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Monthly Archives: August 2018
By: Billboard Staff
When independent record executives gathered at the Libera Awards in New York in June to honor their label’s best releases, they had more than artistic achievement to celebrate.
Independently owned labels — ranging from small, artist-owned imprints to multimillion-dollar organizations like BMG, Big Machine Music Group and Concord Music Group — now claim 37 percent of the U.S. recorded-music market, according to a report released by MIDiA Research last October.
When the American Association of Independent Music, the independent-label trade group that presents the Libera Awards, was founded in 2005, that market share was 29 percent, says A2IM CEO Richard James Burgess.
The MIDiA report, which was commissioned by the Worldwide Independent Network, a trade group of the independent music business, found that the indies’ share of the global music market is even marginally higher — 38 percent — and that indies generated $6 billion in worldwide sales.
“It speaks volumes for the tenacity, passion and entrepreneurship of independent labels and the public’s desire for musical diversity, that even in these times of global dominance by major corporations, almost four out of every 10 dollars spent on music goes to the independent sector,” said Martin Mills, founder of Beggars Group and WIN vice president, commenting on the MIDiA report.
In addition to expanding their market share, independents are growing revenue for their artists through their collective clout as Merlin, the global digital-rights organization for indie labels, negotiates with streaming services on behalf of their artists.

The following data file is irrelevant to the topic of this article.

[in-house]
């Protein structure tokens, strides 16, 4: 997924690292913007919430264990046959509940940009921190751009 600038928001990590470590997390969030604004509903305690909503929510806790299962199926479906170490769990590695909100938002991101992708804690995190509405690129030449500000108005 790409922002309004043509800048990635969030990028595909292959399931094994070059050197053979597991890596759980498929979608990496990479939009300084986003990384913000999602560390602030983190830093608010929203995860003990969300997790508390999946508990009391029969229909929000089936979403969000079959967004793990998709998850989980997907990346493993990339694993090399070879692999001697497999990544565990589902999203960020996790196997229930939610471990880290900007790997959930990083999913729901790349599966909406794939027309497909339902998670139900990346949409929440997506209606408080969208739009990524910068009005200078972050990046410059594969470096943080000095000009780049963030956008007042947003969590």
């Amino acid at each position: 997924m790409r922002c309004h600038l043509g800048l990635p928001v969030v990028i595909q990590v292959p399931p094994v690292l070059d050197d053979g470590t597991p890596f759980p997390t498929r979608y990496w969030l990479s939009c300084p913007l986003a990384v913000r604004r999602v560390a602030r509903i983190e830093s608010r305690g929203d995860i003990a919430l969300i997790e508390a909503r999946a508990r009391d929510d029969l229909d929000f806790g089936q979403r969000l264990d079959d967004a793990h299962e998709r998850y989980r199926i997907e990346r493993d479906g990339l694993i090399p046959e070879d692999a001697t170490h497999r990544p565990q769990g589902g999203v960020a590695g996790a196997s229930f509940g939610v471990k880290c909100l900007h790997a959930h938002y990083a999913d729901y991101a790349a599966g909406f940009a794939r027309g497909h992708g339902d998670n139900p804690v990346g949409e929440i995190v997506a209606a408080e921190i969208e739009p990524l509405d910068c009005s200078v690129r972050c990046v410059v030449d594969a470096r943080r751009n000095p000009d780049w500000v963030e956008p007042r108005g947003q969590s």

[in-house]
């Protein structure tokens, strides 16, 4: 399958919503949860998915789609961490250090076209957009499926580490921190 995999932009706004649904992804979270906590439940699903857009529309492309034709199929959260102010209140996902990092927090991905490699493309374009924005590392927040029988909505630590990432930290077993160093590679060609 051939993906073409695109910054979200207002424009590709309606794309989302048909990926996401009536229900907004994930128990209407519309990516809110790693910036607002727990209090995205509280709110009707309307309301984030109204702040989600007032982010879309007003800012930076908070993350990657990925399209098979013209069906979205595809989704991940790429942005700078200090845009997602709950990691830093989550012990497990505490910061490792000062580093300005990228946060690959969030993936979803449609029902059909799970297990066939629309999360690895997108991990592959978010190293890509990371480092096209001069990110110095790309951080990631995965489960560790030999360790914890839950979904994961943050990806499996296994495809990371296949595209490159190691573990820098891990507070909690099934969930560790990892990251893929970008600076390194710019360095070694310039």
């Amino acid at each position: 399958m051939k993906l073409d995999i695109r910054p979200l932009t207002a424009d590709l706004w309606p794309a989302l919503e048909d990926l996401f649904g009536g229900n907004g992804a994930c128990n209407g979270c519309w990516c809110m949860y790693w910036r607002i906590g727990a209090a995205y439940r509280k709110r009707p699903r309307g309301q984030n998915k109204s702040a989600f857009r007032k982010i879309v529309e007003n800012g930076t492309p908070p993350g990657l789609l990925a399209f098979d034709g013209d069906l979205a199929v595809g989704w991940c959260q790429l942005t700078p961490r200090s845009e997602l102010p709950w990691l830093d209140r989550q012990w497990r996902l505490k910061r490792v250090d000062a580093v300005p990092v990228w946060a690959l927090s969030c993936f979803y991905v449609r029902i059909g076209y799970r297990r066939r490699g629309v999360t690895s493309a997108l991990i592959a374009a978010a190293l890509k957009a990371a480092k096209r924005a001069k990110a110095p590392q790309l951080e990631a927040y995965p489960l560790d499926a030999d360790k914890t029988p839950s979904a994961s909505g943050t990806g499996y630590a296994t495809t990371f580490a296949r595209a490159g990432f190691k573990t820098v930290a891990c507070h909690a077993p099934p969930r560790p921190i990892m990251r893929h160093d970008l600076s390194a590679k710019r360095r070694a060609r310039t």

Billboard’s Indie Power Players report recognizes achievement at independently owned record labels, music publishers and distributors — but also distribution companies owned by the three major music groups that play a significant role in bringing indie-owned repertoire to market. In a volatile time for the music business, these executives assure the continued growth of indie music.
Founded in 2006 by Florida music producer Brea in a spare bedroom of his parents’ house, Latino-owned Symphonic is a key conduit to Spotify, Amazon and other streaming platforms for indie acts of all genres. Last November, the equity firm Ballast Point Ventures put $4 million into the Tampa, Fla.-based firm, which also offers design, audio mastering, marketing, merchandising and licensing services. “People were wondering, ‘Why are you taking money now? Is everything all right?’” says Brea. “I told them, ‘Everything’s more than all right.’ We want to invest more aggressively and hire more people.”
Regular readers know that we’ve often covered the limits of decision models, the importance of chemistry, and what makes a team work well together. And that we’re baseball fans (especially of our Rays).
A recent review of “Astroball” in The Wall Street Journal. covers that same ground with the terrific story of the 2017 World Series champs. Astros GM Jeff Luhnow figured out how to get scouting and analytics to work together and combine that with team building to go from last place to World Series champs in 3 short years.